BeeLines - April 30, 2015
By Marybelle Beigh, Westfield Historian
History of 42 North Portage…Now Known as Portage Pie!
It is always exciting and sometimes amazing to me what one little detail in a historic photo can uncover! From the Westfield Historian Facebook page photo of the First Fire Hall, Connie Thayer, proprietor of Portage Pie, recently posted the following: “Do you know what year this photo is? It has what we believe is the earliest picture of the Usborne building. We have always suspected that it once had a different roof line. Our guess was that it had more of a barn roof … It looks like it was made wider, longer, and a second story was added. The building we think is ours is the one between the two tall poles in this photo.”
First stop on the research trail was the set of Sanborn Fire Insurance Maps dated 1886, 1891, and 1896. Based on the structures shown in the photo, and the structures shown on those maps, my best guess is that the photo is circa 1890. And yes, the building between the poles on that photo, is single story and has a gambrel roof; it is also in the correct position to be 42 N Portage. The 1886 and 1891 Sanborn maps show a single story structure with a different “footprint” than the structure on the 1896 Sanborn map which is a two story structure.
Second research stop was an earlier BeeLines about the “Vertical History of 42 North Portage” in which some details about William A Usborne’s business ventures provided the next lead in this new “history mystery,” where it stated, “The steam fittings led Wilson and Usborne into the plumbing business, and they built the building at 42 North Portage in 1892.”
Now, historians must go to “original” sources to verify what they write for public information, so the closest to “original” information available - articles and advertisements in the Westfield Republican newspapers regarding local businesses were the third stop on the history mystery research journey. In the May 4, 1892 Republican we found an article headlined, “Wilson & Usborne’s New Shop.” It states that Wilson and Usborne had replaced their old shop on North Portage street with a “bran new building… built in the most substantial manner…35x40 feet in size and two stories high.” Further on in the article it describes both the lower and upper floors as being divided into two sections. “The roof of the building is something they pride themselves on. It is a flat roof…covered by their celebrated steel roofing for which they are agents.” A June 1, 1892 ad by Wilson & Usborne also leads off with the following statement. “Having just erected a New Machine Shop on the site of our old one…”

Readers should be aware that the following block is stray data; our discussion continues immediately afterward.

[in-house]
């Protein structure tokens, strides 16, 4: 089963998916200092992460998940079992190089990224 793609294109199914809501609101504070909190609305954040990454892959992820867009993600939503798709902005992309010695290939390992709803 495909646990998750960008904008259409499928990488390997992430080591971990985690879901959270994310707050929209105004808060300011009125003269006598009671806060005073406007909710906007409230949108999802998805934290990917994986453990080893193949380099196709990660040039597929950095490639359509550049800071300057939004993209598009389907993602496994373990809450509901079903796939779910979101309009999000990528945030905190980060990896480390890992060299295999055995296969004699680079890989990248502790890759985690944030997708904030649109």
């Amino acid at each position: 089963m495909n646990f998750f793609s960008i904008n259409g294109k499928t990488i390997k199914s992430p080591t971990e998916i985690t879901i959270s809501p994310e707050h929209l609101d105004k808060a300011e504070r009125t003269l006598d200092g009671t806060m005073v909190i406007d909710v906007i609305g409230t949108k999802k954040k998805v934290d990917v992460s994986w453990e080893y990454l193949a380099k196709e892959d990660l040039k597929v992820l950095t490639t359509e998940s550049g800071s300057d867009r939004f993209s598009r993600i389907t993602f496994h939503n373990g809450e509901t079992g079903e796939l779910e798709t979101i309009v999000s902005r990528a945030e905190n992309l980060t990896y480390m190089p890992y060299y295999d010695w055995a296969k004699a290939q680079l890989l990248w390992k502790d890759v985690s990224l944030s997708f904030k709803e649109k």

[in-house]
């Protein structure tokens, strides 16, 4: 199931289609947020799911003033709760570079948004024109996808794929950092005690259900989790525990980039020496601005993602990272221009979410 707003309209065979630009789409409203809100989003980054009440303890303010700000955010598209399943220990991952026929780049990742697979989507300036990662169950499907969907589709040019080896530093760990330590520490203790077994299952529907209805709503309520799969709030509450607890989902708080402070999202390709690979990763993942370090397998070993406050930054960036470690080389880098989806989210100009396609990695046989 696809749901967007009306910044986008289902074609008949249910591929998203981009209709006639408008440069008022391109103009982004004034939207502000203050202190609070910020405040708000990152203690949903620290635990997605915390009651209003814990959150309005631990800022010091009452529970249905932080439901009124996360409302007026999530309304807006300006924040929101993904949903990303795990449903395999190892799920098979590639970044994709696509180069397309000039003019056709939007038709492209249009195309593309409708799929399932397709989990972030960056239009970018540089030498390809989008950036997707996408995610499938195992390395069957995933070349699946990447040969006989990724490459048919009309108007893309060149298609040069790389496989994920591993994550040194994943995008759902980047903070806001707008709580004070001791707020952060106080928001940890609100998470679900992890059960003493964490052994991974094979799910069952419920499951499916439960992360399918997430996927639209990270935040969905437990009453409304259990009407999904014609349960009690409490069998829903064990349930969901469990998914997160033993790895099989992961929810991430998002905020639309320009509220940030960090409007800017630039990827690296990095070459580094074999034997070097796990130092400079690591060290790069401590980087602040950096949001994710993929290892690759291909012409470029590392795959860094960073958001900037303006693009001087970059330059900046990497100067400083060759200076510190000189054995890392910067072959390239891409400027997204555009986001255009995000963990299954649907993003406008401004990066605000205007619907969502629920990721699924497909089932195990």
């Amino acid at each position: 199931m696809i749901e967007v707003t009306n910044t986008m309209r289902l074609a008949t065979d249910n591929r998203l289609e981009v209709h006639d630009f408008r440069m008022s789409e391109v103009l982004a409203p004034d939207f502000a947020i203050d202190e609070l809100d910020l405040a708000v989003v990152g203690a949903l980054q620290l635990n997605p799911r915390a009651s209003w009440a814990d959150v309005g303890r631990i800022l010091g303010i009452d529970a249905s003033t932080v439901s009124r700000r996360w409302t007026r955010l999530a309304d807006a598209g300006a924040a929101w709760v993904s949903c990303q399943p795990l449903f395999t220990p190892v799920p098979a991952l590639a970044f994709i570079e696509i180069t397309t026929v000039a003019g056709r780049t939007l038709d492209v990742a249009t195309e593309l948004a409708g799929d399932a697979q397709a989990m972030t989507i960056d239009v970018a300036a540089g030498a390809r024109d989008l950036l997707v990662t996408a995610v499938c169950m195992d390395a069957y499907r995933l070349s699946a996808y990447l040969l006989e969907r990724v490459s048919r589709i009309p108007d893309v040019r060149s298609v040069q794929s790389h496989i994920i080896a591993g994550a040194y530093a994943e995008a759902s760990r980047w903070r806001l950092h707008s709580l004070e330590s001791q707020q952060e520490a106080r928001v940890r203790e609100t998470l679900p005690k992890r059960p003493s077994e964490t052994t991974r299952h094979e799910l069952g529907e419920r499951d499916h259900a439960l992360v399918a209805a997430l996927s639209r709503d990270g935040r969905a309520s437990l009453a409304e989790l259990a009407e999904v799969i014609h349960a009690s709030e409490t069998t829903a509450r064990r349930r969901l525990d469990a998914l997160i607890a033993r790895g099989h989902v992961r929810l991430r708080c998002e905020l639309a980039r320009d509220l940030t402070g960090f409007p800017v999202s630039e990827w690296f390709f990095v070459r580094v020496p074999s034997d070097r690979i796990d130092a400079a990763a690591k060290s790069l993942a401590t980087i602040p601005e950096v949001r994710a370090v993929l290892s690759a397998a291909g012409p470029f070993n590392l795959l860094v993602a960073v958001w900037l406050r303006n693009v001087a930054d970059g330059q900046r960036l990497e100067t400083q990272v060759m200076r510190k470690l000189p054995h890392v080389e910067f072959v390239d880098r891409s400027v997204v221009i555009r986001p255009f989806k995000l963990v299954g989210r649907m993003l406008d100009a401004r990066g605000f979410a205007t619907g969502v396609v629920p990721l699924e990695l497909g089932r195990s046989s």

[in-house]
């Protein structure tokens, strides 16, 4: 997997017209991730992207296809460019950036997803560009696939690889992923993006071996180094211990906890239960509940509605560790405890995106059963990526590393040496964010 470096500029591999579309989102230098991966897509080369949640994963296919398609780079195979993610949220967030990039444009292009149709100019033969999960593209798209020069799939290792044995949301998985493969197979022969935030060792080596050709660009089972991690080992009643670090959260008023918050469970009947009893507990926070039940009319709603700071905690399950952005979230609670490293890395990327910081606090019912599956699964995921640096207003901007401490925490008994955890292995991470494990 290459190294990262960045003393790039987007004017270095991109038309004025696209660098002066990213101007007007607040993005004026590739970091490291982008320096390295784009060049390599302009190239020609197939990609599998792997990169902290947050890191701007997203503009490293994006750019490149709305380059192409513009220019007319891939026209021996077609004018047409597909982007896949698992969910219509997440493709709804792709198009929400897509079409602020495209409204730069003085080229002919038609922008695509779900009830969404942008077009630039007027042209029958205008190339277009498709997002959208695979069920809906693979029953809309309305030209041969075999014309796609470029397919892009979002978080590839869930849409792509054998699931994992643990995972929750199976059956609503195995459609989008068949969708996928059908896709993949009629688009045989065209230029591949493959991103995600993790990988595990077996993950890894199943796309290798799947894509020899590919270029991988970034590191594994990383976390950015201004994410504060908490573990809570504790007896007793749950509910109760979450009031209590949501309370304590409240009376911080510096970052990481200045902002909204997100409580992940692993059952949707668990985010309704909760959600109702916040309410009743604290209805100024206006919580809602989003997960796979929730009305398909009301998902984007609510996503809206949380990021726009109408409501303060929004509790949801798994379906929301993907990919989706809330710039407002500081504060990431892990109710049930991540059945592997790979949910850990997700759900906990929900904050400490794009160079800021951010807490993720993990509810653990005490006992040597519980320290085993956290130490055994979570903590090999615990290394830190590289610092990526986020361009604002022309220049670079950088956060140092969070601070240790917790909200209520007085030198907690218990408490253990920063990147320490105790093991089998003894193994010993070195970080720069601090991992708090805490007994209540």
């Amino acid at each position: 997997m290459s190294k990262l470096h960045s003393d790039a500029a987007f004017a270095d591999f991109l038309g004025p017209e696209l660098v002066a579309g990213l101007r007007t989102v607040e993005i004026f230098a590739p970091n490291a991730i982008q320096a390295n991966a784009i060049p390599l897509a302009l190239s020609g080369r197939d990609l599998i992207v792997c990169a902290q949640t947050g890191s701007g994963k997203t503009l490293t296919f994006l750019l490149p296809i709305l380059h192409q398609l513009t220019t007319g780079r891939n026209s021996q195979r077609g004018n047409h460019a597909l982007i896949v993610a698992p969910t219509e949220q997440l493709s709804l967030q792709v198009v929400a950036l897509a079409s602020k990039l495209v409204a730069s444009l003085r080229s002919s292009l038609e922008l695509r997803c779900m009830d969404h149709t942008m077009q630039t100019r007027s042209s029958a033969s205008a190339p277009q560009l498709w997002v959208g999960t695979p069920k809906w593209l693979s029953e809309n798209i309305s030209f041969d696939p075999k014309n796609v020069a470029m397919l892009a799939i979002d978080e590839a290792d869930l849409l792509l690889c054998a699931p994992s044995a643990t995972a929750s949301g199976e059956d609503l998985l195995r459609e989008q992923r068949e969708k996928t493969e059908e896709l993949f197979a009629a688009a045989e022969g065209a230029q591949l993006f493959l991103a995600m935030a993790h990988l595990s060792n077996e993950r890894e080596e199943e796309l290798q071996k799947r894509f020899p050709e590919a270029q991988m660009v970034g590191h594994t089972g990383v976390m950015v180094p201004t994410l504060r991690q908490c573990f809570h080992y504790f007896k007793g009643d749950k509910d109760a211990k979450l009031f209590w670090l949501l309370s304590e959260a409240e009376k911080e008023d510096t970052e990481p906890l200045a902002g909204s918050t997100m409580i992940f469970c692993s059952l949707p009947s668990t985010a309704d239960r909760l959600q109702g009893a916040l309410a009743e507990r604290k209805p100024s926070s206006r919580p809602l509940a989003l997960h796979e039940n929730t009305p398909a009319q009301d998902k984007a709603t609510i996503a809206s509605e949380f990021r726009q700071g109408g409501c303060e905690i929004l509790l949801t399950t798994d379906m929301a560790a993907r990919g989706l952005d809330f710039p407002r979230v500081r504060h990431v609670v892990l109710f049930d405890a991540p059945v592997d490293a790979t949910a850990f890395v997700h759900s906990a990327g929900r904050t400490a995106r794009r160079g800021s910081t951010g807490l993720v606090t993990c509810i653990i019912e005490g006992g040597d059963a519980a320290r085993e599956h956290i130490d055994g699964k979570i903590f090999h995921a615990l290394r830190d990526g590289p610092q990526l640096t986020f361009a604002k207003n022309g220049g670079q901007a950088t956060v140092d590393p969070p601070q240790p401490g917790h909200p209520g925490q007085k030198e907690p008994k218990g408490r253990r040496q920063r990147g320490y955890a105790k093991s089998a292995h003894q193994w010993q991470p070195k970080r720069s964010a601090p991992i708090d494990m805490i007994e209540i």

But, Connie Thayer (& company) insisted that a fourth stop is essential because the physical building that they have restored and repurposed shows a different story. Arriving in the dreary, chilly rain this morning, before coffee (sigh), and with this being their day off, no pie, (another sigh), I brought the maps, and the news articles. Before reviewing these, we went upstairs to the second floor and examined the exposed beams from what had to have been the support for the gambrel roof, based on the notches and the evidence of that 20’ section being built much earlier. So the most likely explanation is that Wilson and Usborne removed the gambrel roof, extended the building up a second story, and added more space to the Main Street side and to the rear of the building before constructing the highly acclaimed flat roof, the original beams forming a solid core to the final “new” building.
So what was there at 42 North Portage before Wilson and Usborne acquired the property? Study of the 1854 Wall map shows only an empty lot at that location. The 1867 Atlas map shows the empty lot more clearly, with a wagon shop to the north and a building to the south labeled B.S.Sh. On the 1881 Atlas map there is a building with the name R J Kitchen between the wagon shop and B S Sh. The 1886 and 1891 Sanborn maps have a building designated as a blacksmith shop on the lot. This structure appears to be smaller than the building of R J Kitchen, so perhaps the Kitchen “residence” may have burned and the gambrel roofed barnlike structure may have been built to house the blacksmith shop sometime between 1881 and 1886. When the famous Westfield House stage coach block burned in 1884, it was noted that a number of other structures to the north of that, but not including the First Fire Hall, were affected by the blazing firebrands blowing north from the fire. So the Kitchen building may have been destroyed at that time.
A Title Search could show the owners of 42 North Portage after the Usborne and Sons Plumbing business dissolved sometime in the 1930s. A few other businesses have been located for that location during the last 50 years before the current owners of Portage Pie:
1962-1966? Capco Standard (Auto) Parts which moved to 40 N Portage 1967-76
1969-1975 - CV Glass
1976-2009 - Westfield Upholstery (Blodgett)